All About Jazz reviews by Mark Corroto

It was a revelation when Portugal’s Clean Feed label began producing new and exciting music at the turn of this century. There seems to be no let up to their activities and recent additions to the catalog are to be celebrated. 

Ethan Winogrand – Tangled Tango (CF 074)
Drummer Ethan Winogrand, formerly of the New York Punk Band Joe Cool, continues his association with guitarist Ross Bonadonna and Charles Mingus’ son, bassist Eric Mingus, in this very hip jazz ensemble. If you are keen on the music scene, the players—trumpeter Steven Bernstein (Sexmob), saxophonist Gorka Benitez and bassist Carlos Barretto—are three of today’s hottest properties. The twelve original compositions will appeal to fans not only of Bernstein, but also those who followed the late Lounge Lizards, Stanton Moore and the new Brooklyn thing.  

Shoup/Burns/Radding/Campbell – The Levitation Shuffle (CF 73)
Saxophonist Wally Shoup came to the attention of many of us on guitarist Nels Cline’s disc Immolation/Immersion (Strange Attractors Audio House 2006). The Seattle improvising player is steeped in the tradition of saxophonists Evan Parker and Peter Brotzmann. That is to say he can blow the doors off or fiddle with silence and construct a meaningful sound. Bassist Reuban Radding is in top form here too. The quartet, although built around Shoup, finds contributions by all involved. This is a challenging set of music making—but rewarding to the most adventurous listeners.

Carlos Barretto Trio – Radio Song (CF 072)
After the release of last year’s Lokomotiv and the attention bassist Carlos Barretto received, Clean Feed decided to release this 2002 session. Barretto’s very accessible inside/outside writing draws upon not only jazz tradition, but ethnic music. With the inclusion of clarinetist Louis Sclavis, the recording becomes a fully formed sound. If you were wondering about the connections Portuguese jazz has to American and European improvisation, this is one of the best examples of a cross pollination of jazz, folk and blues—via a very fertile musical mind. The attractive sound of this record is due to the open playing of all involved, especially Barretto’s huge sound. They have also included a video of the title track, a treat for your eyes.

Otomo Yoshihide’s New Jazz Quintet – ONJQ Live In Lisbon (CF 063)
Recorded in Portugal in 2004, this meeting of Japanese noise, Swedish saxophone legend Mats Gustafsson and classic jazz turns out to be the ‘new thing’ on steroids. The turntablist/electronics artist Yoshihide picks up an electric guitar for this recontextualizing of classic songs by Charlie Haden (“Song For Che”) and Eric Dolphy (“Serene”). Veering between outright energy production and moments of sheer quiet beauty on Jim O’Rourke’s “Eureka,” the quintet doesn’t fail to surprise listeners. Gustafsson delivers his now patented baritone sound with all its inclinations towards warm interstellar travel.

Bernardo Sassetti – Unreal: Sidewalk Cartoon (CF 070)
Composer/pianist Bernardo Sassetti is perhaps best described as the signature artist of the Clean Feed label. Although his jazz is informed by pianist Bill Evans, the music he composes has a cinematic feel. He has written for Hollywood and that may explain the ongoing narrative he weaves through his recordings. This recording is contemporary classical, with a percussion ensemble, a saxophone quartet, and a woodwind/brass quintet. Think of Sassetti as a kinder, gentler version of John Zorn. Adding to his appealing discography, the soundtrack sounds of Unreal: Sidewalk Cartoon is a great listen.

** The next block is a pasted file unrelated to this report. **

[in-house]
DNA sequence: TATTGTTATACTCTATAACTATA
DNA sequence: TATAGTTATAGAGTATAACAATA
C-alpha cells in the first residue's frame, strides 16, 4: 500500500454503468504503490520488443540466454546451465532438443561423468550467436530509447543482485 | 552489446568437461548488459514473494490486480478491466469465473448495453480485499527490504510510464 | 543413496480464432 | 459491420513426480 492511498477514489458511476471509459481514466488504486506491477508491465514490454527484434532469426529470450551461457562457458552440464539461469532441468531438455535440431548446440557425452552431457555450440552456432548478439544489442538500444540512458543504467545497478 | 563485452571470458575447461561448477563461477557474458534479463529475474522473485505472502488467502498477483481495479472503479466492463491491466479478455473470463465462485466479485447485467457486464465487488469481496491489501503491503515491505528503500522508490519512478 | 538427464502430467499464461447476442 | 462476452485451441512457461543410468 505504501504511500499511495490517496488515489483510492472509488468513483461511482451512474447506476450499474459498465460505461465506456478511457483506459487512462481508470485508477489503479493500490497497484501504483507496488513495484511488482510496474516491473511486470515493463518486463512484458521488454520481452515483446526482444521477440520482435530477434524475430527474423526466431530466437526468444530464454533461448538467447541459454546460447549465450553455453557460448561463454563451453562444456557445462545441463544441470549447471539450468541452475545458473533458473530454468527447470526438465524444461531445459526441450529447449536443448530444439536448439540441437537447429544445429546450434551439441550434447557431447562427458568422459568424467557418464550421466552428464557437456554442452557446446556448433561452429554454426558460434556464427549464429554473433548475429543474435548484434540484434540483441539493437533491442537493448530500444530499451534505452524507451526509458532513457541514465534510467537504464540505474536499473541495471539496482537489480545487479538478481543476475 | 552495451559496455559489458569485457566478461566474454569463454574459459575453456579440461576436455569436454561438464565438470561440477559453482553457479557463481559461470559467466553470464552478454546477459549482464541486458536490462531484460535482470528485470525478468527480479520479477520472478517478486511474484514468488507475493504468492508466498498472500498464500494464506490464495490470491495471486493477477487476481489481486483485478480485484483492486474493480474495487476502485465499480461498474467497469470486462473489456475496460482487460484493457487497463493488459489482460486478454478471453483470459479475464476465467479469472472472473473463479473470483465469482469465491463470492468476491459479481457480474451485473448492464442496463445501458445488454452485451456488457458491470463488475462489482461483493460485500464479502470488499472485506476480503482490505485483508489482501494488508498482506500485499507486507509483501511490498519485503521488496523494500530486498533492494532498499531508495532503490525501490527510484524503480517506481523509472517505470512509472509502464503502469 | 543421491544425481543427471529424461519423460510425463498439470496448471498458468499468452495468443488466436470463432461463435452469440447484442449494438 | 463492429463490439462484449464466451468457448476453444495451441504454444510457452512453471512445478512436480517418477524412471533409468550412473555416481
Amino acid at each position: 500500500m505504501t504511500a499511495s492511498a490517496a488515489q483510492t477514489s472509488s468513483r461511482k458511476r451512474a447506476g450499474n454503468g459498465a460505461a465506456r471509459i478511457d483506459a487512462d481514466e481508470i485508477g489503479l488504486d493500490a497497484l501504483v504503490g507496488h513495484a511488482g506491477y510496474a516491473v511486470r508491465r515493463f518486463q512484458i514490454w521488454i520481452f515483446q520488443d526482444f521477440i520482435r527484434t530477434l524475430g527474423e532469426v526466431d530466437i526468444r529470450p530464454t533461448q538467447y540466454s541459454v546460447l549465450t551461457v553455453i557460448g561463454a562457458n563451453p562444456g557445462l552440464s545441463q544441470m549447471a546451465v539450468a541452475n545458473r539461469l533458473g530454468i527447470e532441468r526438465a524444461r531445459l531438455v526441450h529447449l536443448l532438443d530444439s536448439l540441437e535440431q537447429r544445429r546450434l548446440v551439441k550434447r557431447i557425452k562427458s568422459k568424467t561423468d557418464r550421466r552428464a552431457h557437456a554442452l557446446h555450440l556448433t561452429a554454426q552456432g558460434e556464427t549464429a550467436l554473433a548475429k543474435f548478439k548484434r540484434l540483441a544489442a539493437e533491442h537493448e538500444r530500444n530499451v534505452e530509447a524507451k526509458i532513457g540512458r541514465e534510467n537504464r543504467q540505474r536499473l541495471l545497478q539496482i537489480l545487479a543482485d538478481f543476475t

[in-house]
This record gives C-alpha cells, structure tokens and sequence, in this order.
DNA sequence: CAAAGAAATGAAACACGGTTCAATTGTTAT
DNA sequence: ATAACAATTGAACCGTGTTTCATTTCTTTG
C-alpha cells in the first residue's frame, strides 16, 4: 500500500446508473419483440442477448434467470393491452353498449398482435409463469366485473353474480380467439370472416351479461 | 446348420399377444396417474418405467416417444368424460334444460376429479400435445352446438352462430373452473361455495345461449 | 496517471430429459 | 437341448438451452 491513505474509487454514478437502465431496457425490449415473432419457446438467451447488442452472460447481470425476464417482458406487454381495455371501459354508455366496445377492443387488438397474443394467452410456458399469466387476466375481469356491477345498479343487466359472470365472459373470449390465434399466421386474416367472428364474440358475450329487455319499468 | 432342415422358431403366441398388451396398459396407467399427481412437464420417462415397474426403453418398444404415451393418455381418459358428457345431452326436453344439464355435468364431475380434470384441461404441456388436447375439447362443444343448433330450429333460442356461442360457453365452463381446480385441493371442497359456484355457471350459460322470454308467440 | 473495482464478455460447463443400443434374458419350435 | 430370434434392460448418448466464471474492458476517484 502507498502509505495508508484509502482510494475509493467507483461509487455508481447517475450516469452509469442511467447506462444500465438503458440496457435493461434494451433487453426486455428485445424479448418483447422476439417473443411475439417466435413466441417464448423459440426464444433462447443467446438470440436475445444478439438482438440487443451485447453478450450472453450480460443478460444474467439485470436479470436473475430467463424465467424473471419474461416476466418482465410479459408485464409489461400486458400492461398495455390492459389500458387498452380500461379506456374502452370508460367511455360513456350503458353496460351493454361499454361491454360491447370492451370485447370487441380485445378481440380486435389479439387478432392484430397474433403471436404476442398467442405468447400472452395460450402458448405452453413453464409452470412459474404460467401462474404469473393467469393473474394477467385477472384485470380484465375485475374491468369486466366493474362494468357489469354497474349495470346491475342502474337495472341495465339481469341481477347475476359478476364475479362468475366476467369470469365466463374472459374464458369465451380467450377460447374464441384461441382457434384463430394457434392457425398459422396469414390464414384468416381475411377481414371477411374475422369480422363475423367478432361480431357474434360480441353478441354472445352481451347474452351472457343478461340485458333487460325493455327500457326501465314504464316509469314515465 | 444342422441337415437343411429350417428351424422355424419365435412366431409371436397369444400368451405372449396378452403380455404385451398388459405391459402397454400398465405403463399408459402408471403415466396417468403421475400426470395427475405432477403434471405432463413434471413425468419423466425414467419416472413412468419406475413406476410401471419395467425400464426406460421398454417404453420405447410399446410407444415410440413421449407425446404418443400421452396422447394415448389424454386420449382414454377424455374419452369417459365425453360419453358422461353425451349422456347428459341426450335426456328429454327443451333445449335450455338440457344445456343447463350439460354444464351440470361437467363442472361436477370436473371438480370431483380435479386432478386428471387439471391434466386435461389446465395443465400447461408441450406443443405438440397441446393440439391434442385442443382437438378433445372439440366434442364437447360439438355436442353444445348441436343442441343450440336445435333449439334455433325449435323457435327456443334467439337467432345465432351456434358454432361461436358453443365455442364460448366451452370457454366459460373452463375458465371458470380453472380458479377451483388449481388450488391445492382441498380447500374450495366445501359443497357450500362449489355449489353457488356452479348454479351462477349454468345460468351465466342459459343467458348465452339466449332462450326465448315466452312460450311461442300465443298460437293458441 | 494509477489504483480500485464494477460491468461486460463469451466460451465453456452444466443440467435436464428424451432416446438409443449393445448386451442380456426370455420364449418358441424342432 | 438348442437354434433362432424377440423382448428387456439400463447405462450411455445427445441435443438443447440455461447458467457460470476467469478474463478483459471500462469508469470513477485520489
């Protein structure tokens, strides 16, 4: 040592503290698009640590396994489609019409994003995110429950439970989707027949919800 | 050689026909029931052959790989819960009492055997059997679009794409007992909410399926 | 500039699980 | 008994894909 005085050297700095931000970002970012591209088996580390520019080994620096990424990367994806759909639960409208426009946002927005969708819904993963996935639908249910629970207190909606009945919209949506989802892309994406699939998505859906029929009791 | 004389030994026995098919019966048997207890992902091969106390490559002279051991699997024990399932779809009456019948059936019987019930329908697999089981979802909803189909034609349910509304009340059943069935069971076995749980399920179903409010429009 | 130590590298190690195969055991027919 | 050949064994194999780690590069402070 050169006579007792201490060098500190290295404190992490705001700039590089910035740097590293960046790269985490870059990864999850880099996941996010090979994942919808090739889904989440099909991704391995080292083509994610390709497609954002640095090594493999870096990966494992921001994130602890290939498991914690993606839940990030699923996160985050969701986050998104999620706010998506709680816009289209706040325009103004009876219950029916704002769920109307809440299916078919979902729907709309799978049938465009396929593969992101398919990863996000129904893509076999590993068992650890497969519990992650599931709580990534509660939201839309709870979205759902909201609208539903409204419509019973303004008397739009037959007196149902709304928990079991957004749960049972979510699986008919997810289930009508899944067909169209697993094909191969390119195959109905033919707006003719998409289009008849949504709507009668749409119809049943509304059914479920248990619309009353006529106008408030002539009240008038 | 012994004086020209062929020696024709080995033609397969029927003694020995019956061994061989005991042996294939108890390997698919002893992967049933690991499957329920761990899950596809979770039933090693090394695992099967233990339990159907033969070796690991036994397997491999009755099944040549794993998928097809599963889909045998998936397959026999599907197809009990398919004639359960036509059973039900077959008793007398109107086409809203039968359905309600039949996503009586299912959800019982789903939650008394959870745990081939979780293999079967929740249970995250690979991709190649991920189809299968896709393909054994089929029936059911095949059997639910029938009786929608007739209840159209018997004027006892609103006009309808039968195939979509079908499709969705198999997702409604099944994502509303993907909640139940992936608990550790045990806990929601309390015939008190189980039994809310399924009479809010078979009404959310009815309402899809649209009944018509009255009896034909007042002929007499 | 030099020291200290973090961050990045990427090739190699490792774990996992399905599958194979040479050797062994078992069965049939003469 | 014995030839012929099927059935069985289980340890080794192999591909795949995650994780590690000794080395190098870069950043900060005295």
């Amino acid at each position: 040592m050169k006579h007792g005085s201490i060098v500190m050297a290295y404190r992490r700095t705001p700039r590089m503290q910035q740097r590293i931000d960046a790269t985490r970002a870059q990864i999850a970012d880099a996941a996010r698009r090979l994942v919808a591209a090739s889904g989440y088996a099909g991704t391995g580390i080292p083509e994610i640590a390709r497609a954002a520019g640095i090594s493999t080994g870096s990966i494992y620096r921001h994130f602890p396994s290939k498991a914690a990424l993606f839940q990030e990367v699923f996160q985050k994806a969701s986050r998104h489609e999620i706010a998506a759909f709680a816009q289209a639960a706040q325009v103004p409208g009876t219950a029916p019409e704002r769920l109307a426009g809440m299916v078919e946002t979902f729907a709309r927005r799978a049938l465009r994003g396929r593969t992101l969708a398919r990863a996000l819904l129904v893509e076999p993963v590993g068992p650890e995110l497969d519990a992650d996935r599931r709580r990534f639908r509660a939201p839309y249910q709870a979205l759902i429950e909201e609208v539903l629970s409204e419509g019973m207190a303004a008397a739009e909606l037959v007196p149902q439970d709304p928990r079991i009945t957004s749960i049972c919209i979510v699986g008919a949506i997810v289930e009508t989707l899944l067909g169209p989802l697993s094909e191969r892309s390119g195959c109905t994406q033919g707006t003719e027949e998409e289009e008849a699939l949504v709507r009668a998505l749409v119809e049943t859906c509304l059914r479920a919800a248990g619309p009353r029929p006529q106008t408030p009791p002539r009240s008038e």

Charles Gayle Trio – Consider The Lilies… (CF 060)
The ferocity of Charles Gayle’s tenor saxophone is not diminished in the least when, as here, he picks up an alto or as he has done of late, sits down to the piano. Fans know his firebrand music is informed by his faith. His Lord is not the prince of peace, but the lion of Judah. His emotions come full force through his playing. Here with drummer Jay Rosen and bassist Hillard Greene (the same lineup as on the recent Ayler Records disc) the saxophonist gives us forty-one minutes of well spent energy.

Alvin Fielder Trio – A Measure Of Vision (CF 071)
Just why Clean Feed is the leader in creative jazz music for this century is highlighted by this recording. I suspect drummer Alvin Fielder’s connection with Dennis Gonzalez is the link to this outing. Gonzalez’s trumpet has been resurrected (and featured) on Lisbon Improvisation Players’ Spiritualized and on three discs under his own name, No Photograph Available, Idle Wild, and NY Midnight Suite. The pair have a long-standing association and this recording by Fielder proudly presents Gonzalez and his two sons. The AACM founder and former Sun Ra drummer presents a mid-1960s sound not unlike that of the John Coltrane quartet, with all the warmth—yet produces quite challenging music.

Scott Fields Ensemble – Beckett (CF 069)
The guitarist Scott Fields provides a tribute to Samuel Beckett with a dense and challenging bit of chamber jazz or maybe modern classical/free music that he describes as “post-free jazz” and “exploratory music.” His concept of tightly packed compositions with noisy breaches of the oft times violent surface tempts the outer reaches of sound. Perfectly matched by the overtly quirky drummer, John Hollenbeck, these odd structures ask many musical questions, and sometimes provide answers.

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